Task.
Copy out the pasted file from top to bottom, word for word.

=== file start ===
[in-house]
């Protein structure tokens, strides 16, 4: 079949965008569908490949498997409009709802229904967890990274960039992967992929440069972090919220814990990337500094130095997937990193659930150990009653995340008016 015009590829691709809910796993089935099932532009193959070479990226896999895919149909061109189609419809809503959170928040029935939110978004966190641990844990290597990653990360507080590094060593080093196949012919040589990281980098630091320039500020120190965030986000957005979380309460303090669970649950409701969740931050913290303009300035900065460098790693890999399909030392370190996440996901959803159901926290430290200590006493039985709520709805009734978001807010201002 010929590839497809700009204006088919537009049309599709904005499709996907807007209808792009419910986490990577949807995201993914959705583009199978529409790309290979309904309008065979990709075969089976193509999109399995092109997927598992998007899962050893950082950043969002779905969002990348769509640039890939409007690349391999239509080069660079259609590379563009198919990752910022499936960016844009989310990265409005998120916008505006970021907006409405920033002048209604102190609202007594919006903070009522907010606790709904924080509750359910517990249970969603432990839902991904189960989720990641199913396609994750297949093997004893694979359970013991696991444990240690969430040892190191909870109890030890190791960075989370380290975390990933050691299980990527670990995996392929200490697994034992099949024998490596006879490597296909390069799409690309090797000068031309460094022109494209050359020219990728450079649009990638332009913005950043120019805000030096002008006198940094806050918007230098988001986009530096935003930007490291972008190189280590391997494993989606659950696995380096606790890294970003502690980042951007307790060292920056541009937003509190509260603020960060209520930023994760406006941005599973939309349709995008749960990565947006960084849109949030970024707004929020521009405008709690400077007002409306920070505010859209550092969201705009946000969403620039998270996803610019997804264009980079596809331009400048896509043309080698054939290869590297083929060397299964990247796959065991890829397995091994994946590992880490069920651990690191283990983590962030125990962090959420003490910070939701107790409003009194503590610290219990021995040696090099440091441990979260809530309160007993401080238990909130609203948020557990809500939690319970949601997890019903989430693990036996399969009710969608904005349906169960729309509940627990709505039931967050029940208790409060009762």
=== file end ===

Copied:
[in-house]
């Protein structure tokens, strides 16, 4: 079949965008569908490949498997409009709802229904967890990274960039992967992929440069972090919220814990990337500094130095997937990193659930150990009653995340008016 015009590829691709809910796993089935099932532009193959070479990226896999895919149909061109189609419809809503959170928040029935939110978004966190641990844990290597990653990360507080590094060593080093196949012919040589990281980098630091320039500020120190965030986000957005979380309460303090669970649950409701969740931050913290303009300035900065460098790693890999399909030392370190996440996901959803159901926290430290200590006493039985709520709805009734978001807010201002 010929590839497809700009204006088919537009049309599709904005499709996907807007209808792009419910986490990577949807995201993914959705583009199978529409790309290979309904309008065979990709075969089976193509999109399995092109997927598992998007899962050893950082950043969002779905969002990348769509640039890939409007690349391999239509080069660079259609590379563009198919990752910022499936960016844009989310990265409005998120916008505006970021907006409405920033002048209604102190609202007594919006903070009522907010606790709904924080509750359910517990249970969603432990839902991904189960989720990641199913396609994750297949093997004893694979359970013991696991444990240690969430040892190191909870109890030890190791960075989370380290975390990933050691299980990527670990995996392929200490697994034992099949024998490596006879490597296909390069799409690309090797000068031309460094022109494209050359020219990728450079649009990638332009913005950043120019805000030096002008006198940094806050918007230098988001986009530096935003930007490291972008190189280590391997494993989606659950696995380096606790890294970003502690980042951007307790060292920056541009937003509190509260603020960060209520930023994760406006941005599973939309349709995008749960990565947006960084849109949030970024707004929020521009405008709690400077007002409306920070505010859209550092969201705009946000969403620039998270996803610019997804264009980079596809331009400048896509043309080698054939290869590297083929060397299964990247796959065991890829397995091994994946590992880490069920651990690191283990983590962030125990962090959420003490910070939701107790409003009194503590610290219990021995040696090099440091441990979260809530309160007993401080238990909130609203948020557990809500939690319970949601997890019903989430693990036996399969009710969608904005349906169960729309509940627990709505039931967050029940208790409060009762």